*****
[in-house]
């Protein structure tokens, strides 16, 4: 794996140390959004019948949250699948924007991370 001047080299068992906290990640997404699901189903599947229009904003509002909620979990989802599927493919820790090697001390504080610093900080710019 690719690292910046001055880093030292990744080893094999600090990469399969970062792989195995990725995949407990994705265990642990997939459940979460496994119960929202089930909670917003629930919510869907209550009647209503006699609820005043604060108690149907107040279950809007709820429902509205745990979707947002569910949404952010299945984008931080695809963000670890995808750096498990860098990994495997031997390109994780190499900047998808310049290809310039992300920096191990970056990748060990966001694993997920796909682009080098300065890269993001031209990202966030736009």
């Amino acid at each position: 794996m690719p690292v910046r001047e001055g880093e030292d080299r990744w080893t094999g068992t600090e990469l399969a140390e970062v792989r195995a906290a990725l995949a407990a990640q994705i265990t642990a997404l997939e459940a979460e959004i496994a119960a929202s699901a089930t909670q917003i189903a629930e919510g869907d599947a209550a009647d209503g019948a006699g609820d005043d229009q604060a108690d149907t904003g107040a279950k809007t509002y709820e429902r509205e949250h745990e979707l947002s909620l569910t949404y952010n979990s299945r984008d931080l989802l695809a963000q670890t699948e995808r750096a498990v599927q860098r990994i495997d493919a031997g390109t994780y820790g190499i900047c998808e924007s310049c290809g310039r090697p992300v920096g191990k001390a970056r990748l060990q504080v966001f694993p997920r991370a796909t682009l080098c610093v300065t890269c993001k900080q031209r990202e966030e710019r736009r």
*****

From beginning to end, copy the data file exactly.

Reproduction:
[in-house]
């Protein structure tokens, strides 16, 4: 794996140390959004019948949250699948924007991370 001047080299068992906290990640997404699901189903599947229009904003509002909620979990989802599927493919820790090697001390504080610093900080710019 690719690292910046001055880093030292990744080893094999600090990469399969970062792989195995990725995949407990994705265990642990997939459940979460496994119960929202089930909670917003629930919510869907209550009647209503006699609820005043604060108690149907107040279950809007709820429902509205745990979707947002569910949404952010299945984008931080695809963000670890995808750096498990860098990994495997031997390109994780190499900047998808310049290809310039992300920096191990970056990748060990966001694993997920796909682009080098300065890269993001031209990202966030736009």
């Amino acid at each position: 794996m690719p690292v910046r001047e001055g880093e030292d080299r990744w080893t094999g068992t600090e990469l399969a140390e970062v792989r195995a906290a990725l995949a407990a990640q994705i265990t642990a997404l997939e459940a979460e959004i496994a119960a929202s699901a089930t909670q917003i189903a629930e919510g869907d599947a209550a009647d209503g019948a006699g609820d005043d229009q604060a108690d149907t904003g107040a279950k809007t509002y709820e429902r509205e949250h745990e979707l947002s909620l569910t949404y952010n979990s299945r984008d931080l989802l695809a963000q670890t699948e995808r750096a498990v599927q860098r990994i495997d493919a031997g390109t994780y820790g190499i900047c998808e924007s310049c290809g310039r090697p992300v920096g191990k001390a970056r990748l060990q504080v966001f694993p997920r991370a796909t682009l080098c610093v300065t890269c993001k900080q031209r990202e966030e710019r736009r």